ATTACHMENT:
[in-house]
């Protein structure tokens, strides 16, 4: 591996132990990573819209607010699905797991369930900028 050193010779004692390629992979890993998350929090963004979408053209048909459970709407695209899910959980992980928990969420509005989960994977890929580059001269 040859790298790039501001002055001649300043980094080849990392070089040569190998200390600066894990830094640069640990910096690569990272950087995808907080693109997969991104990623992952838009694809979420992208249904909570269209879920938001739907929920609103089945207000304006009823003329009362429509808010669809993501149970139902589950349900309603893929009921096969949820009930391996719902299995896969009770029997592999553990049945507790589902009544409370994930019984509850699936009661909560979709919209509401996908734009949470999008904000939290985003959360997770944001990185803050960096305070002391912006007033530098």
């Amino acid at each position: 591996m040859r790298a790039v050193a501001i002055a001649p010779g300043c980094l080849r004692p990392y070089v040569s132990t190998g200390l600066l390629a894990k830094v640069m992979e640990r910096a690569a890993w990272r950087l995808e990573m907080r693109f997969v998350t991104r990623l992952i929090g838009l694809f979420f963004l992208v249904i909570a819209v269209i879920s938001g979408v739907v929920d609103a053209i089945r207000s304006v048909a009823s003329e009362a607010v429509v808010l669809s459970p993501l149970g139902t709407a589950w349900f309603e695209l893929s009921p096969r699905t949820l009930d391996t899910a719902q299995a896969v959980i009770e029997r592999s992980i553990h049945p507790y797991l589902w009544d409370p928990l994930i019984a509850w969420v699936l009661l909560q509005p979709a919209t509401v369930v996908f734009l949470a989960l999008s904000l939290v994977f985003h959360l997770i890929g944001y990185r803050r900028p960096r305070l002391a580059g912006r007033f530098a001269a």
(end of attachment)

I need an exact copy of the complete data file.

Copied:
[in-house]
């Protein structure tokens, strides 16, 4: 591996132990990573819209607010699905797991369930900028 050193010779004692390629992979890993998350929090963004979408053209048909459970709407695209899910959980992980928990969420509005989960994977890929580059001269 040859790298790039501001002055001649300043980094080849990392070089040569190998200390600066894990830094640069640990910096690569990272950087995808907080693109997969991104990623992952838009694809979420992208249904909570269209879920938001739907929920609103089945207000304006009823003329009362429509808010669809993501149970139902589950349900309603893929009921096969949820009930391996719902299995896969009770029997592999553990049945507790589902009544409370994930019984509850699936009661909560979709919209509401996908734009949470999008904000939290985003959360997770944001990185803050960096305070002391912006007033530098």
């Amino acid at each position: 591996m040859r790298a790039v050193a501001i002055a001649p010779g300043c980094l080849r004692p990392y070089v040569s132990t190998g200390l600066l390629a894990k830094v640069m992979e640990r910096a690569a890993w990272r950087l995808e990573m907080r693109f997969v998350t991104r990623l992952i929090g838009l694809f979420f963004l992208v249904i909570a819209v269209i879920s938001g979408v739907v929920d609103a053209i089945r207000s304006v048909a009823s003329e009362a607010v429509v808010l669809s459970p993501l149970g139902t709407a589950w349900f309603e695209l893929s009921p096969r699905t949820l009930d391996t899910a719902q299995a896969v959980i009770e029997r592999s992980i553990h049945p507790y797991l589902w009544d409370p928990l994930i019984a509850w969420v699936l009661l909560q509005p979709a919209t509401v369930v996908f734009l949470a989960l999008s904000l939290v994977f985003h959360l997770i890929g944001y990185r803050r900028p960096r305070l002391a580059g912006r007033f530098a001269a």